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Home Home and Garden Larchmont Teardown of the Week

Larchmont Teardown of the Week

rockingstone teardown
On the chopping block: 169 Rockingstone, Larchmont

Back in the day, they were tearing down so many smaller, charming houses in the area and replacing them with McMansions so often, we had a column called “Teardown of the Week.

It never really stopped, but it did slow down. And now, this one’s really got us.

This info came to theLoop from local journalist Hilary Macht. A lovely old stone and shingle house (maybe 1500 square feet?) at 169 Rockingstone Ave. has reportedly been bought by a developer and she hears they are destroying it, and are putting in a 4500 square footer.

“Little by little neighborhood character and charm are being decimated– historic homes and big old trees, gone, turning the neighborhood into ultra-suburban clear-cut,” Hilary writes.

What do you think?

rockingstone teardown



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5 years ago

“The Larchmont I love” that “peaches” refers to is not a place that we want to see disappear. It is desirable real estate because of what it is, and what it is not.
Do our zoning boards know this, and are they continuing to represent these interests, or have they veered away from former practices?

Over 30 years ago, I recall our realtor telling us that one of the assets of Larchmont was that it had a rich variety of housing, and housing on all levels–small, medium, large–which she said is so important to the health of a community.
First, it attracts a diversity of interesting people, an important part of why we love Larchmont. Second, to a young family buying their first home, as we were, it signals a future–starter house, growth, and then perhaps ‘aging in place.’ The diversity of age groups we have now is also a strength of the town and village. These are elements that have always added to the richness of our community life.

I see the highest level of house maintenance in Larchmont now than I have ever seen. The town and village are thriving. Let’s keep Larchmont the desirable place to live that it is.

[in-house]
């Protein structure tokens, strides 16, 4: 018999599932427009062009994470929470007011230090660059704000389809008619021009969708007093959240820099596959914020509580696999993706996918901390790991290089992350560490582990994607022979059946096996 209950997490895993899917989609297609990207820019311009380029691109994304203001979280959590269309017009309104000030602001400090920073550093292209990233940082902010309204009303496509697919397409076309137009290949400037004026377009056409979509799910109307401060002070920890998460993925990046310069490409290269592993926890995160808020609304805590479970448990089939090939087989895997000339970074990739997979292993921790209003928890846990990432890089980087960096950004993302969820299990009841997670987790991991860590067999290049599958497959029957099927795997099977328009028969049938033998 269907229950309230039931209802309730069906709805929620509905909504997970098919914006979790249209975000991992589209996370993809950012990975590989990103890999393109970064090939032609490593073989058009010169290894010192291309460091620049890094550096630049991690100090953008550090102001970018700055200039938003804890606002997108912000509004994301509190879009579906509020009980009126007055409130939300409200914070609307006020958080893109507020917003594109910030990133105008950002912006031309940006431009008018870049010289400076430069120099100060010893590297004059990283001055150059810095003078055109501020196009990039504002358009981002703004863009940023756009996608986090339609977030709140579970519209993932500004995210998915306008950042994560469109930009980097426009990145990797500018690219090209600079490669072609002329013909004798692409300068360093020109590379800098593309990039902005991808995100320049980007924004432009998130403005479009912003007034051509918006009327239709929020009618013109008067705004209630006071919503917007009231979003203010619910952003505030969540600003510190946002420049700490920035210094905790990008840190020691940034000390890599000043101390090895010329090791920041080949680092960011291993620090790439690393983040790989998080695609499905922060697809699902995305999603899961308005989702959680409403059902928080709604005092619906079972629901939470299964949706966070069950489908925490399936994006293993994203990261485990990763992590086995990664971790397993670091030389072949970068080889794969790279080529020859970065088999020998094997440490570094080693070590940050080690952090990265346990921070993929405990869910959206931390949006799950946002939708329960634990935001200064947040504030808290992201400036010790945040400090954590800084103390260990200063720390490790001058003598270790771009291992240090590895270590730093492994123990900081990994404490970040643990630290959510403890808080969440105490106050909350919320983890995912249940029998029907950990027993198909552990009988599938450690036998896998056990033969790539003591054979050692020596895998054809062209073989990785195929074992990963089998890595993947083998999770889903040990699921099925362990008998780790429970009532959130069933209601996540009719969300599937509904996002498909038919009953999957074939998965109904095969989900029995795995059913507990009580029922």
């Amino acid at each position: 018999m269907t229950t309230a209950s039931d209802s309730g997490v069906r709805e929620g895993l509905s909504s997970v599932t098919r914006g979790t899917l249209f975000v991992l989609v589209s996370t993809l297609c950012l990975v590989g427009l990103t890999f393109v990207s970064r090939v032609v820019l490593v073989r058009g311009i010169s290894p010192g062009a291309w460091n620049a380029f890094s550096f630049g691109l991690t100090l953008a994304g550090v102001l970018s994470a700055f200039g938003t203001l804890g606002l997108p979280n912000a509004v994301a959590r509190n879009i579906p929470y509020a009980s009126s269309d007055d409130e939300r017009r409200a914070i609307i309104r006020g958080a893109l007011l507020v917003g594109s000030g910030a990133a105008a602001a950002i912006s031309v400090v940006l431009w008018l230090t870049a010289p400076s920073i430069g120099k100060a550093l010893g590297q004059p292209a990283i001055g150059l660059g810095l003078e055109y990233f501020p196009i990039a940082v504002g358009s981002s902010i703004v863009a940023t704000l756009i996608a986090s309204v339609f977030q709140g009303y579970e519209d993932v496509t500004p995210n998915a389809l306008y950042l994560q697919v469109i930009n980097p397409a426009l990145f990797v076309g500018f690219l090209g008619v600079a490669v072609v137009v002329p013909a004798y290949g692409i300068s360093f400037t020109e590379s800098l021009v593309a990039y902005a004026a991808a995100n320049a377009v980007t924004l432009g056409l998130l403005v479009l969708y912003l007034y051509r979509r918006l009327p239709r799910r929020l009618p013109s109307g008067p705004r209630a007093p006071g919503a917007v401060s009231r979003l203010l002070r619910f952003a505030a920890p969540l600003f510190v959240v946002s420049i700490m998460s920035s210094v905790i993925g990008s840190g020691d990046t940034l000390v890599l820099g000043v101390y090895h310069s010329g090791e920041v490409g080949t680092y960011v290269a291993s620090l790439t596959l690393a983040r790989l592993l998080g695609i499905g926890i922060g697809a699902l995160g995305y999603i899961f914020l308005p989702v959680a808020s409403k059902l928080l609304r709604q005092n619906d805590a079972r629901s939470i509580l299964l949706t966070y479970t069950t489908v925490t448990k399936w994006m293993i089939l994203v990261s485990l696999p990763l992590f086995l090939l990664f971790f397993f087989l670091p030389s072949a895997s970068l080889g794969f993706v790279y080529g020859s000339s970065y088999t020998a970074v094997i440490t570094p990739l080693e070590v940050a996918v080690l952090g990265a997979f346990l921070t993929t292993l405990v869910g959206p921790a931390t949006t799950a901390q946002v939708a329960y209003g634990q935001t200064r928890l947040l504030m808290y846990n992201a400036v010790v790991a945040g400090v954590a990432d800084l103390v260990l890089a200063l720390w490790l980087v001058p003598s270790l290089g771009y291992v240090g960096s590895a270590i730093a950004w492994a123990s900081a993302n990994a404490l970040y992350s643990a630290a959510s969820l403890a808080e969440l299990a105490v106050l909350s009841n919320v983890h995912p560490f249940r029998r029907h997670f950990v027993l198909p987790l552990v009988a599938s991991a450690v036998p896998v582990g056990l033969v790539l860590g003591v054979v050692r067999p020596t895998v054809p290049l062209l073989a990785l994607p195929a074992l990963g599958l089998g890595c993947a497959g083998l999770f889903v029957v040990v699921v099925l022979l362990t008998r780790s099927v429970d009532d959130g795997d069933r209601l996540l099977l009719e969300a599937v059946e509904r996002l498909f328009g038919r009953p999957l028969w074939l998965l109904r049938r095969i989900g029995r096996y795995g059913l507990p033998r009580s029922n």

5 years ago
Reply to  JHWBB

“All progress is precarious, and the solution of one problem brings us face to face with another problem.”

– Martin Luther King Jr.

5 years ago

As a community, we should be working with the town/village government to change the zoning. Owners and developers working within the law should not be blamed for exercising their private property rights. There needs to be a balance between preservation and redevelopment – I may not like my neighbor’s large house with no trees or my other neighbor’s run down, uncared for house with an overgrown lawn full of weeds that blow their seeds into my yard but there is a limit to what we should be imposing on how people quietly enjoy their private property.

5 years ago

Well said, Bonnie. Increduluous, I don’t know where in Larchmont you live, but have you taken a look around lately and seen what’s happened in the last 12 months alone? Brand 6,000+ sq footer on Glenn; same or larger on Forest corner Rockngstone; another really tall one across the street on Forest; another on N. Chatsworth, now 169 Rockingstone, and I may be forgetting some. There’s also the loss of big, old trees that are so important for so many reasons ranging from character, aesthetics and privacy to wildlife habitat and yes, even some hurricane prevention (counterintuitive perhaps, but true)! And the trees are being lost not just because of the McMansions but also in renovations like the one on N. Chatsworth near Rochelle. All of this is contributing to a real change, in my opinion not for the good. It’s not Greenwich or Rye (yet), I just find it really sad to see the Larchmont I love disappearing before my eyes. Already the walk down Rockingstone to town just isn’t the same.

Would love your thoughts, please comment.x